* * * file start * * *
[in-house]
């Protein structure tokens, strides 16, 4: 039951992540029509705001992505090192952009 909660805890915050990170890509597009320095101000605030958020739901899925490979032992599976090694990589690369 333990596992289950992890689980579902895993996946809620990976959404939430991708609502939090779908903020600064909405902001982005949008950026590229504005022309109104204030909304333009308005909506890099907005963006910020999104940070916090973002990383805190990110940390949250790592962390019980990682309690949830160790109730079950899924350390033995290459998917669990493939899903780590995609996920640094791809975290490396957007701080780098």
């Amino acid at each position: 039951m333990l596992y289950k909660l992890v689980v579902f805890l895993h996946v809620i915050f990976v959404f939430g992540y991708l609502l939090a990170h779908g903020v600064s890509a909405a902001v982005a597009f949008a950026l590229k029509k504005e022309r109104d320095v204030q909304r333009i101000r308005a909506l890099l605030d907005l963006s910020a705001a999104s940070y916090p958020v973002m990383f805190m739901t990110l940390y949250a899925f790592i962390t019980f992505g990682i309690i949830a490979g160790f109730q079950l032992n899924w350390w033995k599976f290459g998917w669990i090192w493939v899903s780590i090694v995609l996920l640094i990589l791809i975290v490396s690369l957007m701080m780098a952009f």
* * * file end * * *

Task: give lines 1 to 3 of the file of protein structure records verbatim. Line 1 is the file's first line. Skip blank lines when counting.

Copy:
[in-house]
């Protein structure tokens, strides 16, 4: 039951992540029509705001992505090192952009 909660805890915050990170890509597009320095101000605030958020739901899925490979032992599976090694990589690369 333990596992289950992890689980579902895993996946809620990976959404939430991708609502939090779908903020600064909405902001982005949008950026590229504005022309109104204030909304333009308005909506890099907005963006910020999104940070916090973002990383805190990110940390949250790592962390019980990682309690949830160790109730079950899924350390033995290459998917669990493939899903780590995609996920640094791809975290490396957007701080780098």
């Amino acid at each position: 039951m333990l596992y289950k909660l992890v689980v579902f805890l895993h996946v809620i915050f990976v959404f939430g992540y991708l609502l939090a990170h779908g903020v600064s890509a909405a902001v982005a597009f949008a950026l590229k029509k504005e022309r109104d320095v204030q909304r333009i101000r308005a909506l890099l605030d907005l963006s910020a705001a999104s940070y916090p958020v973002m990383f805190m739901t990110l940390y949250a899925f790592i962390t019980f992505g990682i309690i949830a490979g160790f109730q079950l032992n899924w350390w033995k599976f290459g998917w669990i090192w493939v899903s780590i090694v995609l996920l640094i990589l791809i975290v490396s690369l957007m701080m780098a952009f």